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Living and Working in Spain

The "Residencia"

If you are visiting Spain and you have a permanent address in Spain and you are an EU national, you can spend up to 90 days in succession and a total of 183 days in any one year without the need for any visa or permit.

NEW REGULATIONS GOVERNING THE ISSUE OF RESIDENCE CARDS. From 1 March 2003, British and other EU citizens, intending to remain in Spain for a continuous period of more than 90 days and who come under the following categories, no longer need to apply for a residence card and are able to reside in Spain with a valid passport (or DNI where applicable): Employees, Self-employed, Students and EU national dependants of a EU or Spanish national. Dependants who are non EU nationals will continue to require a residence card and may have to obtain a special visa before travelling to Spain. Also all non EU nationals need a residence permit (residencia) to live permanently in Spain

PENSIONERS AND PERSONS OF INDEPENDENT MEANS. The new regulations do not apply in the vast majority of cases to EU citizens who have retired to Spain and persons of independent means. However, a minority of applicants falling into these two categories may be exempt from the necessity of possessing a residence card and advice should be sought directly from the appropriate Spanish authorities. So if you intend to retire permanently to Spain you will require the residencia. Also it is important when applying for this that you can furnish proof that you have adequate income or financial resources to live in Spain without working.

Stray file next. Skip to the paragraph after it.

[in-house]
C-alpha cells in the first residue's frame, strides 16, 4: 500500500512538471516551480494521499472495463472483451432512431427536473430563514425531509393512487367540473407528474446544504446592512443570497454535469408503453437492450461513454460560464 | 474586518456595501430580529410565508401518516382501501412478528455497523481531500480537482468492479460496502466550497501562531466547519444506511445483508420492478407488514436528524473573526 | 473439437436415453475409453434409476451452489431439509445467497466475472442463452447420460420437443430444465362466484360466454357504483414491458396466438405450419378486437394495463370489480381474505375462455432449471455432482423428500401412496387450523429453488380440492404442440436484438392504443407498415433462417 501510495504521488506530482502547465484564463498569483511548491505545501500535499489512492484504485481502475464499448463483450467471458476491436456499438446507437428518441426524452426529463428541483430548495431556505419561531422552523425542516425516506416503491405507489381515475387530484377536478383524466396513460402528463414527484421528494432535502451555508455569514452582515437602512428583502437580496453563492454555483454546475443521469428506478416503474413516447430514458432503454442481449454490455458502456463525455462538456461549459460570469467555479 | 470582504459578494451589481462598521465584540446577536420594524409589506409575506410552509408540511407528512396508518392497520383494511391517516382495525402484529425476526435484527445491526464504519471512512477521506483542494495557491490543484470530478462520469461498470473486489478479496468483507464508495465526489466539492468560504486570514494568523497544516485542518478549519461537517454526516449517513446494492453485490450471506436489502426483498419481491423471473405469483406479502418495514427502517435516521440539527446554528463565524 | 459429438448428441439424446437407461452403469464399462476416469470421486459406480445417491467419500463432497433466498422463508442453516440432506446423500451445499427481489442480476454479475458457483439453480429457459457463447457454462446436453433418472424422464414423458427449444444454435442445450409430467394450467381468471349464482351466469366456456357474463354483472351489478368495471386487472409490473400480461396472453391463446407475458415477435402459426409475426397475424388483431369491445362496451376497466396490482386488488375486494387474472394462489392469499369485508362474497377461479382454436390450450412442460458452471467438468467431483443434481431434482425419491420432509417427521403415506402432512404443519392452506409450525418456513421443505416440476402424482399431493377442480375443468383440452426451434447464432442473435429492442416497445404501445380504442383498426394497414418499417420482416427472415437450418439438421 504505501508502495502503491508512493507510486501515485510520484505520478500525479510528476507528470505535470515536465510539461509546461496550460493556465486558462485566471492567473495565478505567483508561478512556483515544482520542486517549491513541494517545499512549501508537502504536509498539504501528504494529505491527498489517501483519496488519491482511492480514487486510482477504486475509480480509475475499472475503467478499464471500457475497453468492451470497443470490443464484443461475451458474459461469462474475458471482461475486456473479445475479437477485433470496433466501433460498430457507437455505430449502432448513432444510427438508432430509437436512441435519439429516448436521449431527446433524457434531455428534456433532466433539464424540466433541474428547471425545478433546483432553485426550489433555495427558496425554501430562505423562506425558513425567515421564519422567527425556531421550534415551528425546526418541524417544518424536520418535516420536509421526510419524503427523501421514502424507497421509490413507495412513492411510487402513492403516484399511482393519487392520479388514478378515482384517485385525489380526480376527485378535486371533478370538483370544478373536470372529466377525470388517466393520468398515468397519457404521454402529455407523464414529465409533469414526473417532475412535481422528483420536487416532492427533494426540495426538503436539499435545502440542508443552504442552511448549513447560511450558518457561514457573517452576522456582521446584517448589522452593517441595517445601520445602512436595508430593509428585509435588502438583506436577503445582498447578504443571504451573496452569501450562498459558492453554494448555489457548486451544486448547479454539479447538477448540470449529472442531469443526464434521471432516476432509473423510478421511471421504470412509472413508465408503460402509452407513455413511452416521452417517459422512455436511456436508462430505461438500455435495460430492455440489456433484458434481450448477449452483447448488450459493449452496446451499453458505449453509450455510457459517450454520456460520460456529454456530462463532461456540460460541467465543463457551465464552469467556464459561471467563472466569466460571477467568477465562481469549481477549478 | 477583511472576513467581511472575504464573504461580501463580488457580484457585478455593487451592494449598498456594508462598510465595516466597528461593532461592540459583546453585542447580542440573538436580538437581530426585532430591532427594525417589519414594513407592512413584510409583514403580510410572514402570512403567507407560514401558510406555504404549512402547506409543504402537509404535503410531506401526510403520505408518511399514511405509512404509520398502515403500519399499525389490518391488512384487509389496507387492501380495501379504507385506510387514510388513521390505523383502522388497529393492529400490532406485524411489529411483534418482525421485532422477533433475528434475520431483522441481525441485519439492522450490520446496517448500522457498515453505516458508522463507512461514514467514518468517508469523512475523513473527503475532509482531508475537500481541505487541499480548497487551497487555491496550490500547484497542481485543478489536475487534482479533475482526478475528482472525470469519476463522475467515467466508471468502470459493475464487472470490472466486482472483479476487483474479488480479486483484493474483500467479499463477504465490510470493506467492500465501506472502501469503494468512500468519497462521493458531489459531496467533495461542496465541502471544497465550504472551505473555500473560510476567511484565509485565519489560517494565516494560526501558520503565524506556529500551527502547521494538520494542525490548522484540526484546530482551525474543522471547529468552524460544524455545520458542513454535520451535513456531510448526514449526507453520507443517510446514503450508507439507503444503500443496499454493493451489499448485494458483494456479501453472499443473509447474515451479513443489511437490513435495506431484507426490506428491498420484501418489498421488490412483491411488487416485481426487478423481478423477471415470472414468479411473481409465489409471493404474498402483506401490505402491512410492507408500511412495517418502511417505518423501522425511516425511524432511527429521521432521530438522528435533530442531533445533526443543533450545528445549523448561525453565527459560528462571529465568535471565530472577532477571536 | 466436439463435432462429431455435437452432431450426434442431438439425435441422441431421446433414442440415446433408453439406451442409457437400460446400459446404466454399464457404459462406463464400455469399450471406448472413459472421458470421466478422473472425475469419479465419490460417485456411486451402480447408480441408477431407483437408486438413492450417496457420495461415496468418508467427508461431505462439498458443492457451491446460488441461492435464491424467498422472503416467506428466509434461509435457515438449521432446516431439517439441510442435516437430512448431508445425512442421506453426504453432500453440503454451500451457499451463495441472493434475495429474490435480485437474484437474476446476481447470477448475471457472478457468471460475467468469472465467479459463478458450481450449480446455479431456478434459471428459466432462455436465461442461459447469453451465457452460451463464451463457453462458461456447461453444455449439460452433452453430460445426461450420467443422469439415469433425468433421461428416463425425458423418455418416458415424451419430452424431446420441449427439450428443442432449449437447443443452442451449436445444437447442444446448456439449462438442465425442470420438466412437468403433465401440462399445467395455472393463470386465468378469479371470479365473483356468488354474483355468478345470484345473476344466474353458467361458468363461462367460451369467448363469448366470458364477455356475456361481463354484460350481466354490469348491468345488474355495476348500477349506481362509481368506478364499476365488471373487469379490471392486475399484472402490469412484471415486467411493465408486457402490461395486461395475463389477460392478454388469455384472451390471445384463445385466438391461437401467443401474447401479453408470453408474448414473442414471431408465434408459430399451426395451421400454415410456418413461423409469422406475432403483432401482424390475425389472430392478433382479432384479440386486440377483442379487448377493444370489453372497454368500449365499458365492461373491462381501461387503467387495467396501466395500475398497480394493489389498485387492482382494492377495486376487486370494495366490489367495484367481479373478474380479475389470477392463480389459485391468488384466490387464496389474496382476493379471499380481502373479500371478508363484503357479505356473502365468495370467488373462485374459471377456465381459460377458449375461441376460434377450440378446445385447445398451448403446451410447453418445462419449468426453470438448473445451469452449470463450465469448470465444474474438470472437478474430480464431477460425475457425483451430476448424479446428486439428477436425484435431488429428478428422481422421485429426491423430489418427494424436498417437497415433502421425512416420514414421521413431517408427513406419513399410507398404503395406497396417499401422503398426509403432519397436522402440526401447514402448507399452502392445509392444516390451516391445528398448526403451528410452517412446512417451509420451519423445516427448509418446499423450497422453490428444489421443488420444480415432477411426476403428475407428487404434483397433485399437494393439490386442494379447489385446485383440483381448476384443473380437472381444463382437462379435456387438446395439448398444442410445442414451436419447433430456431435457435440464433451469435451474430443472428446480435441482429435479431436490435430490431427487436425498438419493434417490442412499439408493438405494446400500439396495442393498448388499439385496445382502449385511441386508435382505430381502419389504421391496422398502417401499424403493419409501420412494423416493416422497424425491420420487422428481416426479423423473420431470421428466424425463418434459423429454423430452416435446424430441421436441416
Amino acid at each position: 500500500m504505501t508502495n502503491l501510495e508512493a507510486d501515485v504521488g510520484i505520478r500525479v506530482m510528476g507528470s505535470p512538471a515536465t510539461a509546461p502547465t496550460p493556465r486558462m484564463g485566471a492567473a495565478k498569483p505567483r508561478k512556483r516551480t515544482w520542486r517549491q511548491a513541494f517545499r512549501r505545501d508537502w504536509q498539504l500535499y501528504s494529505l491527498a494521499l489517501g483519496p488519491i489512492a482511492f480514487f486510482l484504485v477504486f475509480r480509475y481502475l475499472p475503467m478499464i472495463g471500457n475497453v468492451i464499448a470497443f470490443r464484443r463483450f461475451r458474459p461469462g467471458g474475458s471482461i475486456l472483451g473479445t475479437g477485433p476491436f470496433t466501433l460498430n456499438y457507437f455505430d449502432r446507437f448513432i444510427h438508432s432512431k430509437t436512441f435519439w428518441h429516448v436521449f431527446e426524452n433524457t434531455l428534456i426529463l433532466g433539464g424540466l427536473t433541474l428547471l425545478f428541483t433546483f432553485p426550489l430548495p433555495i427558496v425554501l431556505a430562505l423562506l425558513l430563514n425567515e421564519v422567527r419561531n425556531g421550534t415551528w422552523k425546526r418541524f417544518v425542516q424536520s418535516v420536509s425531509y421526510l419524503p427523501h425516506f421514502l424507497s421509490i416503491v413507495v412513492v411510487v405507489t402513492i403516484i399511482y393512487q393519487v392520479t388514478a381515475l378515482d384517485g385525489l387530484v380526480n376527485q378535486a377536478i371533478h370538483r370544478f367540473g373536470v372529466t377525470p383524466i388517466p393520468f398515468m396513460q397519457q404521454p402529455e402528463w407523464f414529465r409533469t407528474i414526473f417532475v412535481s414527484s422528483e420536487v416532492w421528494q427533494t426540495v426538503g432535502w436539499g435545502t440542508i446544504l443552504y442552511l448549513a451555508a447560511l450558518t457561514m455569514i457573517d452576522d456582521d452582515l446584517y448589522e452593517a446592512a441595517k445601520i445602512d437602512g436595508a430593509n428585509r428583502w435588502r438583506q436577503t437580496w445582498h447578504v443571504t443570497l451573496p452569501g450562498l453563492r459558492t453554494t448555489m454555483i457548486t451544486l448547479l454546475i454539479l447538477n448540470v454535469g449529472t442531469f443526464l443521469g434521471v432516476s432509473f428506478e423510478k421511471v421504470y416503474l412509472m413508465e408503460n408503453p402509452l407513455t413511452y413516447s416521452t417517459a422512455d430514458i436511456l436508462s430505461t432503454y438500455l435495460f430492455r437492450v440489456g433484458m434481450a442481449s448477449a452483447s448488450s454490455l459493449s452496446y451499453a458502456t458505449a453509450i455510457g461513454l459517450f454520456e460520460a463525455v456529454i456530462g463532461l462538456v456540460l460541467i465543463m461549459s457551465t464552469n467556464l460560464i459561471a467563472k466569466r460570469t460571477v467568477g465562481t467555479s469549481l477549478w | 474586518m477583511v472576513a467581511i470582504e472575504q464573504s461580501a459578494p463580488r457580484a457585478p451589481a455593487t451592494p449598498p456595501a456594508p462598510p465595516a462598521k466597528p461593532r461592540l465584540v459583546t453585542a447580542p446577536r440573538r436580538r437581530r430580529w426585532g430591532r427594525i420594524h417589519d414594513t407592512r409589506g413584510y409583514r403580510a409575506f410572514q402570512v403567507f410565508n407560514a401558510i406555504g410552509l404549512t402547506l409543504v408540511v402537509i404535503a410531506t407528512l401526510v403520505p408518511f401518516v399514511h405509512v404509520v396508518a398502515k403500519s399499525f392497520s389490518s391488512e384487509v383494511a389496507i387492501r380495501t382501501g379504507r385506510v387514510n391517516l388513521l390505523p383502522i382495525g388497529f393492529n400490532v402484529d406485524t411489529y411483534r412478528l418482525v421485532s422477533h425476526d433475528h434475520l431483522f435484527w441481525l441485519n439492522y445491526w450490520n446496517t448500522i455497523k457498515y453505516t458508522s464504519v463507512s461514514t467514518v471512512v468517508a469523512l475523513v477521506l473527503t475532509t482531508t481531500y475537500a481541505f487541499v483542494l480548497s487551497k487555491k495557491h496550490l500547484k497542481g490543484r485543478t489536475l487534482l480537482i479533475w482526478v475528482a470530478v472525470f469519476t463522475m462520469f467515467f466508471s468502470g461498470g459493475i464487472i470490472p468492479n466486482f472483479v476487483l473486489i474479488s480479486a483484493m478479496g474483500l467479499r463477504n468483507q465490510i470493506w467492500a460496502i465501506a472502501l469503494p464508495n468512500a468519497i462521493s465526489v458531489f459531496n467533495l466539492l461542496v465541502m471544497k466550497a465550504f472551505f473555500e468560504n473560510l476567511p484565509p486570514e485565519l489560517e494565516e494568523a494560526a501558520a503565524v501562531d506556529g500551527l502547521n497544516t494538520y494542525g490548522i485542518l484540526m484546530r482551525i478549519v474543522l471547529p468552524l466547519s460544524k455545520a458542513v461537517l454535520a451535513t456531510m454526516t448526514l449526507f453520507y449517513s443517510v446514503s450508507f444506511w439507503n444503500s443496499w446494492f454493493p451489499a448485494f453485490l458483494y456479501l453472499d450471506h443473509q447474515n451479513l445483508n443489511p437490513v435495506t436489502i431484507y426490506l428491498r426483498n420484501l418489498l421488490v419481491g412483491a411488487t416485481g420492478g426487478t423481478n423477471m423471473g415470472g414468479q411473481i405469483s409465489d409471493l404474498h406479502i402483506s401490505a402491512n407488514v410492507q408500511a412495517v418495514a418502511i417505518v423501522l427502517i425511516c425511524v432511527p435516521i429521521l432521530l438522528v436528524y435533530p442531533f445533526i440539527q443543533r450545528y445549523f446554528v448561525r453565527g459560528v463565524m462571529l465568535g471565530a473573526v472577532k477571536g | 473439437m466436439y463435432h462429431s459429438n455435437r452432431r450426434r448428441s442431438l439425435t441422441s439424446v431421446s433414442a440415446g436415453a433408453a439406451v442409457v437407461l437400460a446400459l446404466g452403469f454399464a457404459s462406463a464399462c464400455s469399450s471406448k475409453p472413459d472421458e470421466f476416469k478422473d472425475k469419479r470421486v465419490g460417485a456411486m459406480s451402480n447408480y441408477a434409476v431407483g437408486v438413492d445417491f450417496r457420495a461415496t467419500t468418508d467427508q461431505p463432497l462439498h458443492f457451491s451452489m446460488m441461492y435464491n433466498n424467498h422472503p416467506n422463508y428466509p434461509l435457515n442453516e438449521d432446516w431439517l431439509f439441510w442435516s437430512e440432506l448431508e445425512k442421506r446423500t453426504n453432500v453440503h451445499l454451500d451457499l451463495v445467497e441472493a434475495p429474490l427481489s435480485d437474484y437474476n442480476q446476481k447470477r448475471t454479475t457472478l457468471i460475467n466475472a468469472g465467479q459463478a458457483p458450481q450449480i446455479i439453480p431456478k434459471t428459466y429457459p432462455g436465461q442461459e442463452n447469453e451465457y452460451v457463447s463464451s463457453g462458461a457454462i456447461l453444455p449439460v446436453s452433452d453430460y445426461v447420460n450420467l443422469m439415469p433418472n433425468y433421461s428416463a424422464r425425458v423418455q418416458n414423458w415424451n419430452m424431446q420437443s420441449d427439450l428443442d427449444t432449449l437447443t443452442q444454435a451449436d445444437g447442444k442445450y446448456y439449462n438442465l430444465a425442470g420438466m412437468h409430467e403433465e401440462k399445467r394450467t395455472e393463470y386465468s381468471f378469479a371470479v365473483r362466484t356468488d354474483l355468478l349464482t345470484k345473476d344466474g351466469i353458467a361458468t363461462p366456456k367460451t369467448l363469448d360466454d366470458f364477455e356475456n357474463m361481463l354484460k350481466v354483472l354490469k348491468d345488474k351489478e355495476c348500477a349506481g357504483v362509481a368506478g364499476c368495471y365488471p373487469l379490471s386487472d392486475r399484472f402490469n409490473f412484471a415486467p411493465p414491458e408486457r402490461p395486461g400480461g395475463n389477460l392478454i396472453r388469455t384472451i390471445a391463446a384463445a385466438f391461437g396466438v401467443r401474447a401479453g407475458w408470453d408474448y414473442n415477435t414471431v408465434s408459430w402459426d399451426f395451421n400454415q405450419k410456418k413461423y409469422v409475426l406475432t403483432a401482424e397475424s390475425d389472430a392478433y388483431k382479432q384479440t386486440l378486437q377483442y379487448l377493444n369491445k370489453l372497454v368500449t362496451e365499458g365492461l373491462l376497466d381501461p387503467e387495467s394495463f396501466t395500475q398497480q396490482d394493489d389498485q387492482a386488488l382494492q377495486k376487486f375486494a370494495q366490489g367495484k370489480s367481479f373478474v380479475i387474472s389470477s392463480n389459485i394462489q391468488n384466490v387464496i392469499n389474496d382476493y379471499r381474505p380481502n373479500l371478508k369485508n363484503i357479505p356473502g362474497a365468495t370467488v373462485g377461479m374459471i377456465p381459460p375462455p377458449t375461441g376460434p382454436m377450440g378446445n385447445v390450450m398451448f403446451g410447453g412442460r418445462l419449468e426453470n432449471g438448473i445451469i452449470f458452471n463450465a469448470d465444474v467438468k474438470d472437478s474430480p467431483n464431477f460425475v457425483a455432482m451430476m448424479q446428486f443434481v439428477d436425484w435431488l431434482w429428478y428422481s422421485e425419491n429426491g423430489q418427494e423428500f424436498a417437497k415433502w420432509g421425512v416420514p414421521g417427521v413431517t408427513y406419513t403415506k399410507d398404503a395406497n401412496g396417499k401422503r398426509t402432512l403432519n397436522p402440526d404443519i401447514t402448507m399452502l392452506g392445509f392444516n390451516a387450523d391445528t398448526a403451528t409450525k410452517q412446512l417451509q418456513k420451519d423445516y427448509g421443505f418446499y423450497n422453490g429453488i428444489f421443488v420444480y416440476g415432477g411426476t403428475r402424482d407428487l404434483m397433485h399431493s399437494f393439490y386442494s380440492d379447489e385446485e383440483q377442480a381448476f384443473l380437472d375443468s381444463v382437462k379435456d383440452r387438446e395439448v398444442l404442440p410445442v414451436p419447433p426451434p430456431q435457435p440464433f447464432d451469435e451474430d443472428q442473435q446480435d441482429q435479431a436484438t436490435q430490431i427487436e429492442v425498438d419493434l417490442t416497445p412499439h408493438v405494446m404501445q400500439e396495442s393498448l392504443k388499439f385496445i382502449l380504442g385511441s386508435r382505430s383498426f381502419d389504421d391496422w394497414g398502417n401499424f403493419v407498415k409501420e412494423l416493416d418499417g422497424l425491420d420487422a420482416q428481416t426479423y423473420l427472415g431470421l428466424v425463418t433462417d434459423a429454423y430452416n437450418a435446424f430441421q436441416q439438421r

If you intend to work in Spain, from 1 March 2003, British Citizens and other EU nationals intending to take up employment or self-employment no longer need to apply for the residencia.

Applications for the residencia must be accompanied by:

  • three passport sized colour photographs
  • valid passport and photocopies of the details pages

    Jobs & Wages